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PARIS — The city of lights is not Washington, D.C. The boulevards are actual boulevards, for one thing. And while Parisians aren’t always the best-humored people on the planet (just try calling them singes capitulards mangeurs de fromage), the trains do run on time.
I was traveling last week with best-selling author Richard Miniter, and we found ourselves waiting on Saturday for one of those trains — the high-speed “TGV” — at Gare de Lyon in Paris. With a bit of time to spare, we scoped out a table at the Café de la Plage for coffee, tea and cigars. In this case, the Partagas Serie P-2, a Cuban smoke received from a friend as a gift. (Yes, it’s legal.)
Miniter’s latest book, “Leading From Behind,” is due out August 21. I reported Monday morning on a bombshell from the chapter about the killing of Osama bin Laden. (RELATED: Book: Obama canceled Bin Laden ‘kill’ raid three times at Jarrett’s urging)
You can smoke all over Paris, just not indoors. There are brasseries and cafes at every major intersection, and they all have outdoor seating with ashtrays.
Washington, D.C. has a few smoker-friendly enclaves, but very few sidewalk cafes. Why can’t the nation’s capital figure this out? Ah, yes: because that might distract from the healthfulness of the Obamas’ organic vegetable garden or the USDA’s “Meatless Mondays” nonsense. The more our government postures as health nuts, the more they drive pleasure underground.
Often those health nuts have something to hide. A decade ago, the mayor of Friendship Heights, Md., a close-in Washington suburb, waged a campaign to outlaw outdoor smoking on sidewalks. The measure gained some momentum until he was arrested for fondling a young boy inside a restroom at the National Cathedral.
The French would never try to snuff out sidewalk tobacco, especially if Jerry Sandusky were leading the charge. Mistresses aside, they do have standards.
The Wall Street Journal’s James Taranto, of “Best of the Web” fame, introduced Miniter to fine cigars in 1991. Since then, he has tasted his way through hundreds of puros in some 100 countries and nearly every time zone on the planet.
A faint hint of nutmeg and cream wafted through the Paris breezes as I raised a wooden match to the cigar’s business end. While we toasted the feet of our mid-day piramides, I asked him to share a few of his favorite cigar stories.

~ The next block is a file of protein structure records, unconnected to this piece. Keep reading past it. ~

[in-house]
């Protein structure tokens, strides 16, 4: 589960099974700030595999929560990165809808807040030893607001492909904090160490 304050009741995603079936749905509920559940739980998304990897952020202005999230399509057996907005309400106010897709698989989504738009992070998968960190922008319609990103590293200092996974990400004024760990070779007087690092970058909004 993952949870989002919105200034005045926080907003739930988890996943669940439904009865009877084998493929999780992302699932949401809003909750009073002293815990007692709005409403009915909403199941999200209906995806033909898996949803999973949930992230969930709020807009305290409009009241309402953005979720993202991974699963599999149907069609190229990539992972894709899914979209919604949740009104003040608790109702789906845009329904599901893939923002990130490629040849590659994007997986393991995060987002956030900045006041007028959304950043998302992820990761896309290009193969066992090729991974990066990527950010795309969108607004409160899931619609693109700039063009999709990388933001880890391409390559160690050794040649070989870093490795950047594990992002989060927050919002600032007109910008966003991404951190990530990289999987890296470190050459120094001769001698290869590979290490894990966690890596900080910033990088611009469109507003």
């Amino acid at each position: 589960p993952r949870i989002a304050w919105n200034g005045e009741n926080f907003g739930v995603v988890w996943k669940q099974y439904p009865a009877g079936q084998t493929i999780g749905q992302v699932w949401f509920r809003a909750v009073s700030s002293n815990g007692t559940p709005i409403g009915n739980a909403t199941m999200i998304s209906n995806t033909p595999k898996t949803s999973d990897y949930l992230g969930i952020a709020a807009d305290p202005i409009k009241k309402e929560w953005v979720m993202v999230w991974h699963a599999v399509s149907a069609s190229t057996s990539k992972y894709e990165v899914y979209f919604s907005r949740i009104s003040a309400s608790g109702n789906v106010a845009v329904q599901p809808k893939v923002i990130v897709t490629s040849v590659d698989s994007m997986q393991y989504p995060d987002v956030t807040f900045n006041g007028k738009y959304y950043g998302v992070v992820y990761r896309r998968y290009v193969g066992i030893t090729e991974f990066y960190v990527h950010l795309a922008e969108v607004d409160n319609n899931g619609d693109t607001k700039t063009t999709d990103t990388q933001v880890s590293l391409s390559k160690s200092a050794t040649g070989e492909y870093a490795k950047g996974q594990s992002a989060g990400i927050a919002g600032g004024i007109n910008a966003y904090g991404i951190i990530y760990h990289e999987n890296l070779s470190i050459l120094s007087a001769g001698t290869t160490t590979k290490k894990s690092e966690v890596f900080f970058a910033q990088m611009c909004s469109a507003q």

“I was one of the first Western reporters into Darfur,” he said. “I talked my way onto a Sudanese military flight from Khartoum to North Darfur.”
“The pilots were vodka-drinking Russians. I met the captain, smoking under the shadow of the wing of the Antonov cargo plane. I lit up a cigar and we talked in English. And he said, ‘OK, I’ll get you and your friend seats, but when we take off please join me in the cockpit for coffee and vodka.’ Yes, coffee and vodka — and smoking — while he was flying the plane.
“So once we’re airborne,” he continued, “a crewman summons me to the front, where there were five crew members in this huge cockpit area. They actually had an open flame on a Bunsen burner gas jet to boil water for coffee and tea.”
“They offer me vodka, but we end up drinking coffee and smoking cigars. They have the two little side windows of the cockpit open for smoke to escape as we fly over the trackless Sahara.
“That week,” Miniter added, “I published the first interview ever done by a Western reporter with a Junjawid rebel chieftain.”
Junjawid is Arabic. It means “devil on horseback.” These were the people terrorizing everyone in Darfur.
Miniter’s story ran on the front page of the Sunday Times in London. Virtually every other Western reporter was stuck in Khartoum, holed up at the Hilton and begging for an internal transit visa. But the cargo captain was a smoker, and Miniter had something to light up.